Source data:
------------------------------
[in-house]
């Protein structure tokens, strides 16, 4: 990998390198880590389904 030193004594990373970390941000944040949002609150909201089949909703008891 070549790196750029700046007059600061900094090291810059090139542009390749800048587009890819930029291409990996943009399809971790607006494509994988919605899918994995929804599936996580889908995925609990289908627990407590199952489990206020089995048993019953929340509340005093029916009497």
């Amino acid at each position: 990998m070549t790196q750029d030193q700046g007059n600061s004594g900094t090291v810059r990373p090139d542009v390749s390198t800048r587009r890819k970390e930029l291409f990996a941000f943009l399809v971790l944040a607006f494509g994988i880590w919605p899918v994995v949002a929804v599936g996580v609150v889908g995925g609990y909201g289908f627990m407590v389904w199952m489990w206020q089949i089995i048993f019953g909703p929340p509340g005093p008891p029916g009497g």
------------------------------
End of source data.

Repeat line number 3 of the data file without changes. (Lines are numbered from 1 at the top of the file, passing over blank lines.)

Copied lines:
């Amino acid at each position: 990998m070549t790196q750029d030193q700046g007059n600061s004594g900094t090291v810059r990373p090139d542009v390749s390198t800048r587009r890819k970390e930029l291409f990996a941000f943009l399809v971790l944040a607006f494509g994988i880590w919605p899918v994995v949002a929804v599936g996580v609150v889908g995925g609990y909201g289908f627990m407590v389904w199952m489990w206020q089949i089995i048993f019953g909703p929340p509340g005093p008891p029916g009497g």